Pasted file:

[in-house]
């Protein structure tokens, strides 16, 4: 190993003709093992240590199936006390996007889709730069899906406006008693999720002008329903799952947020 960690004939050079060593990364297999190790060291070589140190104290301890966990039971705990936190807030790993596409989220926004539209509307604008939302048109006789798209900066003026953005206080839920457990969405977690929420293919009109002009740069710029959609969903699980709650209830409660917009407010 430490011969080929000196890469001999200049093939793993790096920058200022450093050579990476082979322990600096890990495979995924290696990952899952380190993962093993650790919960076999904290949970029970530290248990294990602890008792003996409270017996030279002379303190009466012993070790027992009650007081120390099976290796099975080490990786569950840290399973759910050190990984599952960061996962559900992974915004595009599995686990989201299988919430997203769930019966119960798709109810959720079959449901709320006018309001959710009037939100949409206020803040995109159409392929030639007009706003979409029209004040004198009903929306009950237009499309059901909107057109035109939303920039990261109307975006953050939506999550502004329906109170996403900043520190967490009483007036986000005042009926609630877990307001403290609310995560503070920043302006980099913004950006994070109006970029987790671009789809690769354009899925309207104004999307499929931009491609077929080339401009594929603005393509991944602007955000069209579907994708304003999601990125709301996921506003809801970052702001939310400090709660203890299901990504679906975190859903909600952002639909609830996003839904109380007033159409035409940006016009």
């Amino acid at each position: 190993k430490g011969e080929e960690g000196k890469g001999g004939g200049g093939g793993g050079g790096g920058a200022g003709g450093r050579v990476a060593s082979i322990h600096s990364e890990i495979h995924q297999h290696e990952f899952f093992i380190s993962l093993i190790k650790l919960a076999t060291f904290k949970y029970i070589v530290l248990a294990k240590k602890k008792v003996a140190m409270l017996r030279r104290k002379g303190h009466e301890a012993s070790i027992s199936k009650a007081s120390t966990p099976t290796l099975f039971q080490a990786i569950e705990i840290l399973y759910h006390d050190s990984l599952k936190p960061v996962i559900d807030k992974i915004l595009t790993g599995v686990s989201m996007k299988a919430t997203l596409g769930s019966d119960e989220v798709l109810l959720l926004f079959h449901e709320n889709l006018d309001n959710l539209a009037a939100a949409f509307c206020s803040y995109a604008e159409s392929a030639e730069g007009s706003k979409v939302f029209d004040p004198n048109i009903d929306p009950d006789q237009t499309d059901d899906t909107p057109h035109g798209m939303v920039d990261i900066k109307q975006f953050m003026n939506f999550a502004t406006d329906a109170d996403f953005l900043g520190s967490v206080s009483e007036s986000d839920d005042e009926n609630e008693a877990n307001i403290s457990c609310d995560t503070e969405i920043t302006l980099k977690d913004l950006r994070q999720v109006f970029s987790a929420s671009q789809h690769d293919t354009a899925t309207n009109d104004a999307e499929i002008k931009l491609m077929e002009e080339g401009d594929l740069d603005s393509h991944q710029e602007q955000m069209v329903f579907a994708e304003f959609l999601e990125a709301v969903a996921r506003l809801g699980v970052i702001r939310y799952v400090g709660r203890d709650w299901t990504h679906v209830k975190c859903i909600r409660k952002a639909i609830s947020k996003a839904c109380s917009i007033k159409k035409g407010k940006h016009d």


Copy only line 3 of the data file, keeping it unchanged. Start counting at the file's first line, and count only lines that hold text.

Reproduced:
């Amino acid at each position: 190993k430490g011969e080929e960690g000196k890469g001999g004939g200049g093939g793993g050079g790096g920058a200022g003709g450093r050579v990476a060593s082979i322990h600096s990364e890990i495979h995924q297999h290696e990952f899952f093992i380190s993962l093993i190790k650790l919960a076999t060291f904290k949970y029970i070589v530290l248990a294990k240590k602890k008792v003996a140190m409270l017996r030279r104290k002379g303190h009466e301890a012993s070790i027992s199936k009650a007081s120390t966990p099976t290796l099975f039971q080490a990786i569950e705990i840290l399973y759910h006390d050190s990984l599952k936190p960061v996962i559900d807030k992974i915004l595009t790993g599995v686990s989201m996007k299988a919430t997203l596409g769930s019966d119960e989220v798709l109810l959720l926004f079959h449901e709320n889709l006018d309001n959710l539209a009037a939100a949409f509307c206020s803040y995109a604008e159409s392929a030639e730069g007009s706003k979409v939302f029209d004040p004198n048109i009903d929306p009950d006789q237009t499309d059901d899906t909107p057109h035109g798209m939303v920039d990261i900066k109307q975006f953050m003026n939506f999550a502004t406006d329906a109170d996403f953005l900043g520190s967490v206080s009483e007036s986000d839920d005042e009926n609630e008693a877990n307001i403290s457990c609310d995560t503070e969405i920043t302006l980099k977690d913004l950006r994070q999720v109006f970029s987790a929420s671009q789809h690769d293919t354009a899925t309207n009109d104004a999307e499929i002008k931009l491609m077929e002009e080339g401009d594929l740069d603005s393509h991944q710029e602007q955000m069209v329903f579907a994708e304003f959609l999601e990125a709301v969903a996921r506003l809801g699980v970052i702001r939310y799952v400090g709660r203890d709650w299901t990504h679906v209830k975190c859903i909600r409660k952002a639909i609830s947020k996003a839904c109380s917009i007033k159409k035409g407010k940006h016009d």